With the sunrise on November 5, 1864, the Federals outside Charleston harbor once again noticed a familiar site off Sullivan’s Island – a grounded blockade runner. The grounded ship presented a target to the gunners on Morris Island. But sensing those weapons were firing ineffectively, Rear-Admiral John Dahlgren ordered the USS Patapsco to action. Lieutenant-Commander John Madigan filed this report of the day’s work:
In obedience to your signal at 9 a.m. of this day, I opened fire upon the small sloop that was on the beach in front of Fort Moultrie. As I was at anchor at the time, and laying stern toward the sloop, I commenced firing with the 12-pounder Dahlgren howitzer, hitting twice in thirteen shots. We were then about 2,700 yards distant from the sloop. I concluded the 150-pounder rifle would make shorter work of the destruction in view, on account of the size of its projectile, so I got underway and steamed around to bring the 150-poundr rifle into play and commenced firing with it at the sloop. I was now fired upon by Fort Moultrie, the enemy using shells and shot which would certainly have hit this vessel had she not been continually changing her position by steaming and drifting; one shell burst nearly over us and two pieces struck the vessel, doing no damage beyond staving the gig slightly and bruising one of the torpedo spars. Finding us so hard to hit the enemy ceased after firing a few shots. When I had fired ten shots with the 150-pounder rifle I anchored at my station, in obedience to signal, having struck the sloop once and set her on fire.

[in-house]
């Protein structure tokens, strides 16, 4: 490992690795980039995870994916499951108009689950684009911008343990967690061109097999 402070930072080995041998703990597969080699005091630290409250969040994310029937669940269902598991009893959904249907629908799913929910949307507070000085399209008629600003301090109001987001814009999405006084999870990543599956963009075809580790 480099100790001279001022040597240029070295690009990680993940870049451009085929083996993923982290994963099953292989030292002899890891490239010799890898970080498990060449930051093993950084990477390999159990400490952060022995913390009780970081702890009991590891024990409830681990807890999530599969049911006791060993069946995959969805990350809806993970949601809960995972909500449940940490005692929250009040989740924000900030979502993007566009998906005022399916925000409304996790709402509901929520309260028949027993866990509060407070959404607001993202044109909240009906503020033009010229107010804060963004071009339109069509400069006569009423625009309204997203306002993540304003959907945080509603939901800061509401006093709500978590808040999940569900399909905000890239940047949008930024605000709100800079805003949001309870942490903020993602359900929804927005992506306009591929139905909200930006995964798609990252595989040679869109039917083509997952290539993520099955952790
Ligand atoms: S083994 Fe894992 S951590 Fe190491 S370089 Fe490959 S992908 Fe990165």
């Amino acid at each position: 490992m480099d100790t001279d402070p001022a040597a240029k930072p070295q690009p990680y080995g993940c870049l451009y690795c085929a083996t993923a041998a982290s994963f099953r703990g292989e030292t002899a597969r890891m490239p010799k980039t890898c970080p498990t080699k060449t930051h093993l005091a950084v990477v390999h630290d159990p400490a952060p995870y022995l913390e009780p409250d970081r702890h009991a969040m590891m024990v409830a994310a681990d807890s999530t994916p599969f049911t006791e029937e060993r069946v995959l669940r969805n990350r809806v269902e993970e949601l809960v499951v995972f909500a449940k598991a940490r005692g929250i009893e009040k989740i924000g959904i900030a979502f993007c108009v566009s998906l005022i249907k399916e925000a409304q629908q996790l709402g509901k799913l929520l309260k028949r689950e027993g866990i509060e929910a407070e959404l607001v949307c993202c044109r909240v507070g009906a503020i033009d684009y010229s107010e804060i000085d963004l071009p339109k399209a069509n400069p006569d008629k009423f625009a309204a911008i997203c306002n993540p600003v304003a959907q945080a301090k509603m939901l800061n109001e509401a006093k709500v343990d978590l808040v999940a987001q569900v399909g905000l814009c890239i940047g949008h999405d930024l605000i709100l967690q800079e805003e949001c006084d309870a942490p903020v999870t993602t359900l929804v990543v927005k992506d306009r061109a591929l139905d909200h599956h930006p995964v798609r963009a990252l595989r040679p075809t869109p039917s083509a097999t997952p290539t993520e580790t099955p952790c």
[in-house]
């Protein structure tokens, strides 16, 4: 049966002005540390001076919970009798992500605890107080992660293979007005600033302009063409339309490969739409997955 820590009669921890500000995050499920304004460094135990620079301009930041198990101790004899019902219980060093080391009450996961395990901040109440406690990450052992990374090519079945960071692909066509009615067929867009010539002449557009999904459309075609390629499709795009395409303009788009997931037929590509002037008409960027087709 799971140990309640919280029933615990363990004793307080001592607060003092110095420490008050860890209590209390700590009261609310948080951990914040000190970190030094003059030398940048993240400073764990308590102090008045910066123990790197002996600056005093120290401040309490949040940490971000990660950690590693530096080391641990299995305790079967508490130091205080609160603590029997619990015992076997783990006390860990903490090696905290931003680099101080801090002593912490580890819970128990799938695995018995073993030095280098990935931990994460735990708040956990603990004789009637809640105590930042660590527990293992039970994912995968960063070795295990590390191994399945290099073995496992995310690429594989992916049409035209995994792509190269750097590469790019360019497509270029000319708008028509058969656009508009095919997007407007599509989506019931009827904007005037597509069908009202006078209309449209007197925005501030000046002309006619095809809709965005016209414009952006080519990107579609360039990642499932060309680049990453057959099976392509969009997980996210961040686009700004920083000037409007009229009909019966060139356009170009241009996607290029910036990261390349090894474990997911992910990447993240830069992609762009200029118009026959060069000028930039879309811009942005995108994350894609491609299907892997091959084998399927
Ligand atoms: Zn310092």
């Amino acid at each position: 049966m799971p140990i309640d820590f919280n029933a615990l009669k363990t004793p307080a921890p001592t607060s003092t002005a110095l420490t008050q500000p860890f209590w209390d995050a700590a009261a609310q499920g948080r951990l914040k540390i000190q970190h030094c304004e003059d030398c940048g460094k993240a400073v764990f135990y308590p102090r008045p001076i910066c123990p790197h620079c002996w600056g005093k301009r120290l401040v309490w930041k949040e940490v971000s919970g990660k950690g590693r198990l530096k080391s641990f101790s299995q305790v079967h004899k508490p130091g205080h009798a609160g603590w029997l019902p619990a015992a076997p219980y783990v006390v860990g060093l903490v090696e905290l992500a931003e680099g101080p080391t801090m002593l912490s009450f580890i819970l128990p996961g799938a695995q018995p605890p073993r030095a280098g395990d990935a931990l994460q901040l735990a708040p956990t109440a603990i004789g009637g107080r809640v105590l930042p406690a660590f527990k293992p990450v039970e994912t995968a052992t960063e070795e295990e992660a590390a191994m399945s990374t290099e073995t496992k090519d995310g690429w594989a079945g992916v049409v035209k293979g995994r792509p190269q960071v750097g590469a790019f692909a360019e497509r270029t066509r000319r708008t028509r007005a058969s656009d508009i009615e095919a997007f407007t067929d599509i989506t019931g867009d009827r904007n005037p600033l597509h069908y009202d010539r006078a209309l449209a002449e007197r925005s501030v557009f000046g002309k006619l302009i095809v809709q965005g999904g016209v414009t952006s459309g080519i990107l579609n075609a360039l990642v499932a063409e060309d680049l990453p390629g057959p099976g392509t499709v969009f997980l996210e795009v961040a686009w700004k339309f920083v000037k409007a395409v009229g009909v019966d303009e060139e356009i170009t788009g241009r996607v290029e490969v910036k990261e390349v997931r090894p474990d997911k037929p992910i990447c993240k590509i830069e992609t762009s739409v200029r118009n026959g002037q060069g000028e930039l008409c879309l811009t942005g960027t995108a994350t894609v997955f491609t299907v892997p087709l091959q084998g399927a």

The Patapsco fired 23 shots between the two guns used, scoring only three hits. Madigan did not use his XV-inch gun, as that was reserved only for Confederate ironclads. And we might also note the need to maneuver the monitor in order to bring the Parrott rifle in play. As mentioned, shore batteries from either side also fired widely that day. Was it just a bad day for the gunners all around? Maybe the weather had a lot to do with it, as Madigan further explained:
All our shots were good line shots, but being in a strong tideway it was difficult to keep the vessel steady so as to preserve our aim.
But those three hits did the work, as the ship was burning when the Patapsco moved back on station. Madigan went on to say at the close of his report that the ship appeared to be loaded with cotton and turpentine. Such indicates the sloop was out-bound instead of running in.
The Charleston Mercury mentioned the destruction of a blockade runner which may be the same, though some particulars varied:
The schooner Mary was captured and burned on Saturday afternoon by the enemy, off Morris Island. About 35 bales of cotton were saved, while about one hundred bales of cotton and thirty-five boxes of tobacco were lost.
Once again, the blockade had worked. Though not quite as efficiently as designed.
(Citations from ORN, Series I, Volume 16, page 42; Charleston Mercury, November 7, 1864, Page 2, Column 1.)